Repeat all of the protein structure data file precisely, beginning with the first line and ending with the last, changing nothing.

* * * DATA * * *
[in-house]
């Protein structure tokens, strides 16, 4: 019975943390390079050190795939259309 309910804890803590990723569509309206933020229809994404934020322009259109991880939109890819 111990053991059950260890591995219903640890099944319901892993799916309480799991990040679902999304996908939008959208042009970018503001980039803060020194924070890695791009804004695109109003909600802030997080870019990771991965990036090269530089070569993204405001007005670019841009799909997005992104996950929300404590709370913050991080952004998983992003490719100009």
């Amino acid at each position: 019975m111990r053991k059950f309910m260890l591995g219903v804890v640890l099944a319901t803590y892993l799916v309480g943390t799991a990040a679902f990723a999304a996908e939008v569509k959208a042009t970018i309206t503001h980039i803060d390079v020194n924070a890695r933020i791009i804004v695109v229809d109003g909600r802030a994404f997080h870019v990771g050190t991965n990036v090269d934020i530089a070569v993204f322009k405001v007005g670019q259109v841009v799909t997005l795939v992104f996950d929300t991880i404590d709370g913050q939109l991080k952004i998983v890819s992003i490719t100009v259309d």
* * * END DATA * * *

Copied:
[in-house]
């Protein structure tokens, strides 16, 4: 019975943390390079050190795939259309 309910804890803590990723569509309206933020229809994404934020322009259109991880939109890819 111990053991059950260890591995219903640890099944319901892993799916309480799991990040679902999304996908939008959208042009970018503001980039803060020194924070890695791009804004695109109003909600802030997080870019990771991965990036090269530089070569993204405001007005670019841009799909997005992104996950929300404590709370913050991080952004998983992003490719100009």
């Amino acid at each position: 019975m111990r053991k059950f309910m260890l591995g219903v804890v640890l099944a319901t803590y892993l799916v309480g943390t799991a990040a679902f990723a999304a996908e939008v569509k959208a042009t970018i309206t503001h980039i803060d390079v020194n924070a890695r933020i791009i804004v695109v229809d109003g909600r802030a994404f997080h870019v990771g050190t991965n990036v090269d934020i530089a070569v993204f322009k405001v007005g670019q259109v841009v799909t997005l795939v992104f996950d929300t991880i404590d709370g913050q939109l991080k952004i998983v890819s992003i490719t100009v259309d």